Shipping stocks in the Red Sea as the broad stock market rises


When dry bulk shipping rates are very high and someone tells you they’re “volatile,” to put it mildly: don’t be surprised if they fall off a cliff.

They fell off a cliff. On a positive note, the climber has yet to dive all the way to the valley. He is still hanging on the rocks halfway.

US-listed stocks of dry bulk owners followed rates lower on Tuesday – but it wasn’t just dry bulk stocks, even though they suffered the biggest losses. The stocks of tanker and container ship owners also fell. The marine stocks screen was a sea of ​​red, even as the stock market as a whole rose higher.

Dry bulk stocks

The prices of Capesizes (bulk carriers with a capacity of around 180,000 deadweight tonnes) are particularly volatile because they depend on Chinese demand for iron ore, now held back by the drop in steel production.

“Cries of ‘Timberrrrr’ could be heard in the Capesize market today as rates collapsed rapidly everywhere,” a report from London-based brokerage firm Thurlestone Shipping said on Tuesday.

Clarksons Platou Securities reported that Capesize spot rates fell to $ 27,200 per day on Wednesday. For one thing, it’s still above the 2016-2020 average for this time of year of around $ 20,000 per day. On the flip side, 2016-2020 has been a terrible half-decade for dry bulk, and current spot rates have fallen from a high of $ 87,000 per day just five weeks ago.

Dry bulk stocks have posted triple-digit gains over the past year, but peaked in late September. Asked about the recent pullback in these stocks, Jefferies analyst Randy Giveans told American Shipper, “If rates hadn’t climbed until the 1980s, they probably wouldn’t have gone to 30. a good rate. I think everyone is myopically looking at the forward curve and spot rates, but time charter rates are still decent and asset values ​​are still very good.

The futures curve, as seen in the price of Dry Bulk Freight Forward (FFA) agreements, has taken a hit. In early October, the Capesize FFA Q1 2022 contract was trading at around $ 28,000 per day. On Tuesday, it had fallen to $ 15,100. Brokerage BRS wrote: “Given the magnitude of the decline, there is no doubt that the decline was exacerbated by the ending of long positions and the liquidation of portfolios.

Giveans commented on the derivatives action: “When the FFA hit $ 28,000, everyone said, ‘Oh, that’s just the paper market. It’s not really a good determining factor for spot rates. Now everyone hangs their hats on the FFA curve. If this was a bad predictor for rates a few weeks ago, how can you have it both ways? “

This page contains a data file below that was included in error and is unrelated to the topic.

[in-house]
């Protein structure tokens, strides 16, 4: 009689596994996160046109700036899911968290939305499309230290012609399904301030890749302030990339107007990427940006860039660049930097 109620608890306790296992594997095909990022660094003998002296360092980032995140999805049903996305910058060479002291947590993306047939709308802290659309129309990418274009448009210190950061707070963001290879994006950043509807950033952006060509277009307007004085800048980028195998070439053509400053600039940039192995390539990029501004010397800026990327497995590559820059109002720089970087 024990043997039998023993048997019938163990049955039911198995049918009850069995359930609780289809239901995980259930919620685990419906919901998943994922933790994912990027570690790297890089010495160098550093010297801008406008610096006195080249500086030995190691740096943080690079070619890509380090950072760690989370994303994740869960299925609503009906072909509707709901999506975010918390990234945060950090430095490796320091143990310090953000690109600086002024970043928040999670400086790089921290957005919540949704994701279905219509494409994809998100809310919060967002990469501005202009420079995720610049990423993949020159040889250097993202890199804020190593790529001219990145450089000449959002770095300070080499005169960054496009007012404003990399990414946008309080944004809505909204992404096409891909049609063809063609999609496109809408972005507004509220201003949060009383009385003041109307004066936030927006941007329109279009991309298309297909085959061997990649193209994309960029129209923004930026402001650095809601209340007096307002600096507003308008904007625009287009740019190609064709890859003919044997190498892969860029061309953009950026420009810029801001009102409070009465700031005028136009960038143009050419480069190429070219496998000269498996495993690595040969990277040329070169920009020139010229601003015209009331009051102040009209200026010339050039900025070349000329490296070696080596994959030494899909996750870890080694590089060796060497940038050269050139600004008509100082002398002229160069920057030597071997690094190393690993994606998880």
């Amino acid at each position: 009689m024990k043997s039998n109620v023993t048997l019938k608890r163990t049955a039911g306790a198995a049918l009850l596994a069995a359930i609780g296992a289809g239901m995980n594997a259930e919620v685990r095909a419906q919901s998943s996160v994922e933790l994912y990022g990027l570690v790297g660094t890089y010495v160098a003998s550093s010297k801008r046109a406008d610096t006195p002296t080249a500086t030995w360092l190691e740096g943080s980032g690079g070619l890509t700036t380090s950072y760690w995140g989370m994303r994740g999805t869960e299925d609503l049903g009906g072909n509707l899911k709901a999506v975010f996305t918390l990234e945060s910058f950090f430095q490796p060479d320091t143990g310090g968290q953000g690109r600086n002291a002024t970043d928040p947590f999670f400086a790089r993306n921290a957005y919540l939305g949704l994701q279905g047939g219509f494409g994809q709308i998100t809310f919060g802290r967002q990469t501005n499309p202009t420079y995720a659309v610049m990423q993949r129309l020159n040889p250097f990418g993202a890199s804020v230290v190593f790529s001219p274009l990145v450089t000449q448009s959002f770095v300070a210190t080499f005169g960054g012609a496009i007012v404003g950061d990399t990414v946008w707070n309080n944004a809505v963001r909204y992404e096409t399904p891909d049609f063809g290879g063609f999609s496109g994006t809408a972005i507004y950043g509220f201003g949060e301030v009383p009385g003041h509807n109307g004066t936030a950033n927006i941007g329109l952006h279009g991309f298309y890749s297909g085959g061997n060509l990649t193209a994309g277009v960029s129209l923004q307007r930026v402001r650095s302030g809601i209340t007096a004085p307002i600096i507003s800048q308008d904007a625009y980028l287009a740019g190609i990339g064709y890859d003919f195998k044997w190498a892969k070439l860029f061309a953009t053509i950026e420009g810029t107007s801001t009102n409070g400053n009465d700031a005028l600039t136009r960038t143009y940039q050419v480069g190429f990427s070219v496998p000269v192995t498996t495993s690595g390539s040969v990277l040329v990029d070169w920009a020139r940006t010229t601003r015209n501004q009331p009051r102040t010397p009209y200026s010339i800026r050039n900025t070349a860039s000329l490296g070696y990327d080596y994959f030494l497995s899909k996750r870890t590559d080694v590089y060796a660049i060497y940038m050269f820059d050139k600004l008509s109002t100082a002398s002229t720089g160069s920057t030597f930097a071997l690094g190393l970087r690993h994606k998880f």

Shares of the Breakwave Dry Bulk Shipping ETF (NYSE: BDRY) – an exchange-traded fund that buys FFAs – fell another 13% on Tuesday. It has lost almost half of its value from the October 6 high.

Golden Ocean (NASDAQ: GOGL) and EuroDry (NASDAQ: EDRY) shares fell 8%, Star Bulk (NASDAQ: SBLK) and Eagle Bulk (NASDAQ: EGLE) fell 7%, Safe Bulkers (NYSE: SB ) by 6%, Genco Shipping & Trading (NYSE: GNK) 5% and Grindrod (NASDAQ: GRIN) 4%.

Tanker stocks

Almost all tanker inventories also closed on Tuesday. Scorpio Tankers (NYSE: STNG) and Ardmore Shipping (NYSE: ASC) fell 4%; and Nordic American Tankers (NYSE: NAT), Tsakos Energy Navigation (NYSE: TNP), Torm (NASDAQ: TRMD) and DHT (NYSE: DHT) 3%.

Despite rising oil prices and reviving demand, there have been some negative headlines: OPEC rejecting calls to increase production faster, setback in negotiations with Iran due to new sanctions the United States, a drop in crude exports from Nigeria and a Chinese release of gasoline and diesel reserves.

Clarksons reported on Tuesday: “Sentiment has weakened in the Gulf of the Middle East. A broker noted that charterers were trying to break up the latest fact as the cargo remains thin on the ground. “

When asked why tanker stocks are under pressure, Evercore ISI analyst Jon Chappell told American Shipper, “I think for two reasons. One: stocks related to commodities are generally under pressure – see dry bulk and LNG [liquefied natural gas] – and two: OPEC is sticking to its guns, despite rising oil prices and pressure from the Western world. “

According to Giveans, “If you look at oil tanker stocks over the past two months, they have done well, much better than rates. The rates seem to have increased by 100%, but with what? From $ 5,000 to $ 10,000 a day? I think stocks have just taken a slight lead over rates and it’s an understandable pause. “

Container stocks – and the connection with China

Unlike tanker rates, container ship charter rates are near record highs. However, the shares of container ship rental companies, which performed exceptionally well in January-August, also fell on Tuesday. Euroseas (NASDAQ: ESEA) fell 4% and Danaos (NYSE: DAC) and Costamare (NYSE: CMRE) fell 3%.

Giveans argued, “It’s really similar to dry bulk. Yes, rates are going to be lower in containers in 2022 sequentially, but they are dropping from extraordinary levels. Container [ship leasing] the rates have gone up 72 weeks in a row and now they’re down 1% and some people think it’s the beginning of the end. Ditto for the container [freight] rates. SCFI [index] is a little lower, but we’re not going back to pre-COVID levels. “

The other possible reason for a pullback – which affects almost all shipping inventory – is China.

“Everyone is just correlating China and shipping,” Giveans said. “Because of the diesel reserves [being released] and the demand for crude for tankers, and obviously the demand for dry bulk is huge in China for iron ore and coal, and with containers coming out of China and factory production slowing down.

“So there is a ton of exposure across all shipments to China and Chinese economic development. Anytime you see macroeconomic issues, especially issues related to China, this is when you see sales. “
Source: Freight Waves by Greg Miller,

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